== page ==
• Sally Gutteridge

Helping Scared Dogs - When Fear Goes Too Far

All dogs experience fear. It’s a common emotional state associated with survival and ideally when a dog gets scared of something, they either recover quickly or remember the fear.

When dogs get scared, something important happens inside. The neurons within the dog’s brain create an electrical charge (like a POP deep down in the brain tissue). The charge forces an emotion into the body, the emotion of fear. We then see that reflected in the dog’s posture, physical response or behaviour.

When your dog sees something unusual or scary – for example a cardboard box blowing in the breeze - he might hide, try to run away, bark or be frozen in fear. (Experiencing the response of fight or flight). This can then go one of two ways.

  1. He might quickly get used to (habituate) to the scary thing as he realises it is in fact less scary than first thought.

  2. He might approach it, pee on it and simply get on with his day.

If the scary thing is severe – such as a bus backfiring - your dog might become scared of that part of the walk for a long time to come (sensitisation). This happens when the fear is intense enough to cause learning from one single event. When our dogs learn from the environment they learn from a number of associations. So that bit of the walk, the sound of a bus

approaching, the smell of the local bakery and the kids screaming from a nearby playground will all recreate the prelude to the scary thing in your dog’s mind – even if the bus never backfires again.

The two responses above are perfectly normal behaviour linked with survival. The sensitised dog may need help to get over the scary experience. Which must begin with changing the snapshot of experience (which can be as simple as walking somewhere else) or more complex with a professional desensitisation program.

Welfare Matters

Fear that goes too far is a welfare issue. For example, if we were to continue to force our sensitised dog into the snapshot of fear above, and even punish them for trying to get away, because we don’t understand their internal panic – that’s detrimental to the health of the dog.

Making a dog face his fearswithout helping him to understand that he isn’t in danger will naturally affect his wellbeing. It exactly the same as putting a person scared of spiders in a bath of tarantulas and expecting that to heal his phobia (when really that experience is likely to make him more terrified than ever).

Forcing a dog into fear is cruel. It may occur when people don’t understand that behaviour is a reflection of the internal state. For example, someone might force the dog to walk on the road, with the bakers, screams and the buses over and over again. The dog might protest by barking or lunging – because he’s scared – and then the person doing the forcing might punish the behaviour.

(It makes me nauseous to write that because it should never happen, but even some people who sell professional dog services think this is acceptable treatment of a scared dog. So beware the dominant dog trainer/pack leader for he is dangerous territory for your dog, trust and your relationship)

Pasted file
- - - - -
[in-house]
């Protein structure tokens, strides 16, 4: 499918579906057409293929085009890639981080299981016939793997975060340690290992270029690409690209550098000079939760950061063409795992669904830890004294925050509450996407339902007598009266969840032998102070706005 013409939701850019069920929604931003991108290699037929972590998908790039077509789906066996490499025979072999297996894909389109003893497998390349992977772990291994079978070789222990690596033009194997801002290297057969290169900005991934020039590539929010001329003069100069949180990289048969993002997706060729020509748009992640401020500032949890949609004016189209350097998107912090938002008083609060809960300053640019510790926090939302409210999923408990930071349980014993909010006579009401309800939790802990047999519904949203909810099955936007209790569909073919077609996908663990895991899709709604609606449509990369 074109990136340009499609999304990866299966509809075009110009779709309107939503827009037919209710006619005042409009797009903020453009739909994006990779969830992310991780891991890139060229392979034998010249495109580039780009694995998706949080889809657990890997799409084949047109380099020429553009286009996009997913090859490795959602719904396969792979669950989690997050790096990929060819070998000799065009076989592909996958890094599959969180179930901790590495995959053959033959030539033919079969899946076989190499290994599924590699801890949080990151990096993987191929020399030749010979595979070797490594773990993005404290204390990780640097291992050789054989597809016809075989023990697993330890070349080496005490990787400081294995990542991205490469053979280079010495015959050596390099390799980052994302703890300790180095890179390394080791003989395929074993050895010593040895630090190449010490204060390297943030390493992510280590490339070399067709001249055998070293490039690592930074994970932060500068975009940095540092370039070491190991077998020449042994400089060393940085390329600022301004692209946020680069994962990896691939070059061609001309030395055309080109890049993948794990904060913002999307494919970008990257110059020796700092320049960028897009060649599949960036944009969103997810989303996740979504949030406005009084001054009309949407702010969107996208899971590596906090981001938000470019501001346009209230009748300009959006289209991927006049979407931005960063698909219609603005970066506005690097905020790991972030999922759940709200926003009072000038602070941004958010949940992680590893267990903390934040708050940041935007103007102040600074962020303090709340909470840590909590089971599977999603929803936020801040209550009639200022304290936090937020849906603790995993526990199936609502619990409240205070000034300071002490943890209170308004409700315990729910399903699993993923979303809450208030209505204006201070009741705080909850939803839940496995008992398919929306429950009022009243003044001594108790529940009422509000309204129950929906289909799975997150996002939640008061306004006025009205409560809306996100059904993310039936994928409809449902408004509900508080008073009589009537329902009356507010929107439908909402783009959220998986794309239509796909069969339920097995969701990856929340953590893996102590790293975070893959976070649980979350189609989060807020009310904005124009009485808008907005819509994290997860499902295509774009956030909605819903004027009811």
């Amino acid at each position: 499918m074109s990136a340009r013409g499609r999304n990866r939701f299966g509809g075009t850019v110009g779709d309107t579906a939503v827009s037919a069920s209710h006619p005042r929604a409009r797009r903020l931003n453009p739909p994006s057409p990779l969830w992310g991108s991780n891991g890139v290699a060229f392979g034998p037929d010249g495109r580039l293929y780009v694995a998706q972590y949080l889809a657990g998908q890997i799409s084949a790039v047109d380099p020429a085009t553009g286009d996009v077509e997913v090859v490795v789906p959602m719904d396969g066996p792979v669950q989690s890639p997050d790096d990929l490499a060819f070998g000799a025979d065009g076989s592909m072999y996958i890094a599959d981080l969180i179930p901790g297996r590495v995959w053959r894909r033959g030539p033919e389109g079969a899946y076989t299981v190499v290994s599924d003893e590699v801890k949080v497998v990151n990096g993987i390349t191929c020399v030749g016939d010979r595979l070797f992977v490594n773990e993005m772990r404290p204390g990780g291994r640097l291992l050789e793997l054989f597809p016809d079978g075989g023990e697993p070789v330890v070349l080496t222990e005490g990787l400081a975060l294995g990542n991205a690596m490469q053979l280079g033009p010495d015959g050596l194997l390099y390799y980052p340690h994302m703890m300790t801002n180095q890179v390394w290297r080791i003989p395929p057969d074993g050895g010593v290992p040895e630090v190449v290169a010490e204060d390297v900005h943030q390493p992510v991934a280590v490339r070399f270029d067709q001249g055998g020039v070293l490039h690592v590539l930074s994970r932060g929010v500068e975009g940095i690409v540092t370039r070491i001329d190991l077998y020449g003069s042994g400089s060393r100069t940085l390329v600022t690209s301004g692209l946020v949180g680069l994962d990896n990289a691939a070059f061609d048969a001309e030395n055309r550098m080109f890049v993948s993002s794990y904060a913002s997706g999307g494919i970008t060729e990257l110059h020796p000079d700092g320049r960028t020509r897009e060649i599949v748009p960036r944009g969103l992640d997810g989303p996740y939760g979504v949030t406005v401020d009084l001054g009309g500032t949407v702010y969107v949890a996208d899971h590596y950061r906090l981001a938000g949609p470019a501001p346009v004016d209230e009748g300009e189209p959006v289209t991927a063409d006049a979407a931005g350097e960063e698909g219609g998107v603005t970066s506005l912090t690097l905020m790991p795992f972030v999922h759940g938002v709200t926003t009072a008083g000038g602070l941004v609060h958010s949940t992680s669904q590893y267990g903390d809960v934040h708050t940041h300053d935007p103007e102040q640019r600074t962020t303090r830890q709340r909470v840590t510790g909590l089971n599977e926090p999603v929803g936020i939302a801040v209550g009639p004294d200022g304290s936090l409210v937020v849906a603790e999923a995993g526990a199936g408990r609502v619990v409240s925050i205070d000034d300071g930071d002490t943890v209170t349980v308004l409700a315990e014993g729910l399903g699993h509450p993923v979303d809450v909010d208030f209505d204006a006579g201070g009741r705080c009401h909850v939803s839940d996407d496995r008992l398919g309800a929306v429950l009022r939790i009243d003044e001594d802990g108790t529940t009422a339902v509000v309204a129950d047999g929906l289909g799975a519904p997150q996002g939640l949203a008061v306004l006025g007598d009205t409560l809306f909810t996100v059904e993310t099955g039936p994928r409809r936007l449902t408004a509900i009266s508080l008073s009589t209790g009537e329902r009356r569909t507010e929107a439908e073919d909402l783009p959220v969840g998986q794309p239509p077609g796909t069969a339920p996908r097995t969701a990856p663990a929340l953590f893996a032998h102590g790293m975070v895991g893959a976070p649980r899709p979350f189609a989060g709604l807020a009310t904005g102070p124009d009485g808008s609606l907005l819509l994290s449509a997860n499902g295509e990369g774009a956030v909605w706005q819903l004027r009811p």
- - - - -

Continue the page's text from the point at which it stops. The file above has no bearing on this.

A Lifetime of Fear

When a dog suffers with fear in the long term things in his brain and body begin to change. As we already know the brain sends the chemical of emotion into the body. When the emotion stays in the dog’s body long term it can begin to change the biology. Any chemical can affect natural function of the body inclusive of successful immunity, digestion and hormonal output. Fear will affect the effectiveness of natural, healthy biology.

In addition, when a dog experiences scary stuff over and over again he will try to escape. Escape may involve all sorts of animated, defensive and telling actions. He might bark, threaten to bite or try to run away.

Eventually the dog will show us that he’s extremely stressed. His pupils will dilate and automatic behaviours will occur such as panting and tucking under – all of these will happen before he gives up for the first time.

The term for a dog who has given up is learned helplessness, you might also hear it called emotional shut-down.

Learned Helplessness

When a dog learns helplessness, he realises that he has no choices. He can’t escape and he can’t fight. The total lack of choices means the dog is completely disempowered and helpless. Sadly, people are the most likely reason for a dog to learn helplessness.

Dogs can learn they are helpless in one single experience. Whether it’s caused by a brutal puppy farmer or an ego with a shock collar doesn’t matter. Once the dog realises that the choices he makes won’t stop the treatment he is receiving, he has learned helplessness.

When we find ourselves in the position to help the dog with learned helplessness we have an important job. This dog is packed tightly within himself. Reversal of their state is slow, gentle and one successful choice at a time. It starts with heartache every time we look at him and it naturally becomes celebration of every little gleam of recovery. Every step towards empowerment is undoing the fear. Every tiny choice brings a ray of sunshine and I promise you that if you choose to help a dog like this, it will be one of your greatest and most rewarding experiences.

Here’s Holly’s story – who has now unpacked her case (which was packed at the puppy farm). Despite arriving with learned and established helplessness, Holly has decided she loves life after all!

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©2020 by Sally Gutteridge.